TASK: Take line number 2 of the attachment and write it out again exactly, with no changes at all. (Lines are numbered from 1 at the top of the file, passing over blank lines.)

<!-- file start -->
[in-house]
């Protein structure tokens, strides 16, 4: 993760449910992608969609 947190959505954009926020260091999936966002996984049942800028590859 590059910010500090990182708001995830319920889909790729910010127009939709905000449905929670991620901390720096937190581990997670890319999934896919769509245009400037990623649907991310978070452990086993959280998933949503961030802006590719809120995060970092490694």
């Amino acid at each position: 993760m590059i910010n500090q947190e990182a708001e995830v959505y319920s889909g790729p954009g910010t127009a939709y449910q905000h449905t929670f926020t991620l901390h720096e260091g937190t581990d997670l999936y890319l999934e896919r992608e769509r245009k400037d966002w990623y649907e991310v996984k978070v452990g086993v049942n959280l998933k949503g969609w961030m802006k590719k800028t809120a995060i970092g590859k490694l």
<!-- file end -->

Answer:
């Protein structure tokens, strides 16, 4: 993760449910992608969609 947190959505954009926020260091999936966002996984049942800028590859 590059910010500090990182708001995830319920889909790729910010127009939709905000449905929670991620901390720096937190581990997670890319999934896919769509245009400037990623649907991310978070452990086993959280998933949503961030802006590719809120995060970092490694």